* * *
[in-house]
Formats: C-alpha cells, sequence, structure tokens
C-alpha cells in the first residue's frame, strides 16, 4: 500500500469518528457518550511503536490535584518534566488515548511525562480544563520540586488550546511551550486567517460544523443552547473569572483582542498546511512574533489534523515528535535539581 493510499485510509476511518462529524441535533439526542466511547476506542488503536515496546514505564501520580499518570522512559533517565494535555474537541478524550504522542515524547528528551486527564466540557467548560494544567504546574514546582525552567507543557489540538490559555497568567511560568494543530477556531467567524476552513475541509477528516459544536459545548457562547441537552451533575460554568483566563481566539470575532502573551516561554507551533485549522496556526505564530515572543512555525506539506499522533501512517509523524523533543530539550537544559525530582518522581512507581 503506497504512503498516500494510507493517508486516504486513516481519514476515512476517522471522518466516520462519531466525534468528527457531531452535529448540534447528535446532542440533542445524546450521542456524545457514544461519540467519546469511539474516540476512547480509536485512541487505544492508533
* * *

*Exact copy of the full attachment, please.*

[in-house]
Formats: C-alpha cells, sequence, structure tokens
C-alpha cells in the first residue's frame, strides 16, 4: 500500500469518528457518550511503536490535584518534566488515548511525562480544563520540586488550546511551550486567517460544523443552547473569572483582542498546511512574533489534523515528535535539581 493510499485510509476511518462529524441535533439526542466511547476506542488503536515496546514505564501520580499518570522512559533517565494535555474537541478524550504522542515524547528528551486527564466540557467548560494544567504546574514546582525552567507543557489540538490559555497568567511560568494543530477556531467567524476552513475541509477528516459544536459545548457562547441537552451533575460554568483566563481566539470575532502573551516561554507551533485549522496556526505564530515572543512555525506539506499522533501512517509523524523533543530539550537544559525530582518522581512507581 503506497504512503498516500494510507493517508486516504486513516481519514476515512476517522471522518466516520462519531466525534468528527457531531452535529448540534447528535446532542440533542445524546450521542456524545457514544461519540467519546469511539474516540476512547480509536485512541487505544492508533